Saturday, May 23, 2009

There is indeed Jam TO-day

As a matter of fact, Jam only exists now. I totally disagree with the white queen, in fact. The only time there is Jam is TO-day. The idea of only having Jam today, correlates with the Zen philosophy of "being mindful of NOW". There is no guarantee of having jam in the future, ever. The future is an illusion at best, and not only is it an illusion, but it is also variable based on choices and decisions we make NOW. The queen is like a lot of us though. We try to remember the taste of the Jam of yesterday, its sweetness, its tangy taste on our tongues. We can never fully bring the jam of yesterday into our present state. Its gone. We have the memory of it, sometimes we cling to the hope to taste it again. We waste the precious "now" with fading memories of sweetness. Or, we waste our NOW with hoping to taste jam tomorrow. We think about the future jam, we hyper focus on it, perhaps, never taking any action in the present moment to bring it into fruition. We do nothing now, taking a gamble that we have any future at all. The future is an illusion. One that we really have little control over. Once we get to the future Jam, we find there is no jam at all, and perhaps at that moment, we start to pine away for the Jam of the past....which now is a distant memory.

'Living backwards!' Alice repeated in great astonishment. 'I never heard of such a thing!'
'--but there's one great advantage in it, that one's memory works both ways.'
'I'm sure MINE only works one way,' Alice remarked. 'I can't remember things before they happen.'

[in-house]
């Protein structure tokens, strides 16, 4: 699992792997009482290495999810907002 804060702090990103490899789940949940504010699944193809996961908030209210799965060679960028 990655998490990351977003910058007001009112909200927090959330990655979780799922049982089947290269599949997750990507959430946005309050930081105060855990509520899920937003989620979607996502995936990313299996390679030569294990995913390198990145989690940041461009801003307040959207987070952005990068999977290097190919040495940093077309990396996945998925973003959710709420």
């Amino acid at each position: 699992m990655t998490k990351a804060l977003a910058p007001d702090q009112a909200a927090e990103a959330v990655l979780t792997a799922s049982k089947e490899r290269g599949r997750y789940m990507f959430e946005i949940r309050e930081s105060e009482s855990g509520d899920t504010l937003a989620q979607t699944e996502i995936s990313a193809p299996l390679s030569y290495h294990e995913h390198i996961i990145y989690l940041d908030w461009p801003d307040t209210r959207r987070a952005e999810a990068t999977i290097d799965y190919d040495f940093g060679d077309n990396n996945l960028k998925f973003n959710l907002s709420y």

'It's a poor sort of memory that only works backwards,' the Queen remarked.







--from Through the Looking-Glass, by Lewis Carroll, Ch. 5, Wool and Water --

'It's very good jam,' said the Queen.
'Well, I don't want any TO-DAY, at any rate.'
'You couldn't have it if you DID want it,' the Queen said. 'The rule is, jam to-morrow and jam yesterday--but never jam to-day.'
'It MUST come sometimes to "jam to-day,"' Alice objected.
'No, it can't,' said the Queen. 'It's jam every OTHER day: to-day isn't any OTHER day, you know.'
'I don't understand you,' said Alice. 'It's dreadfully confusing!'
'That's the effect of living backwards,' the Queen said kindly: 'it always makes one a little giddy at first--'
'Living backwards!' Alice repeated in great astonishment. 'I never heard of such a thing!'
'--but there's one great advantage in it, that one's memory works both ways.'
'I'm sure MINE only works one way,' Alice remarked. 'I can't remember things before they happen.'
'It's a poor sort of memory that only works backwards,' the Queen remarked.

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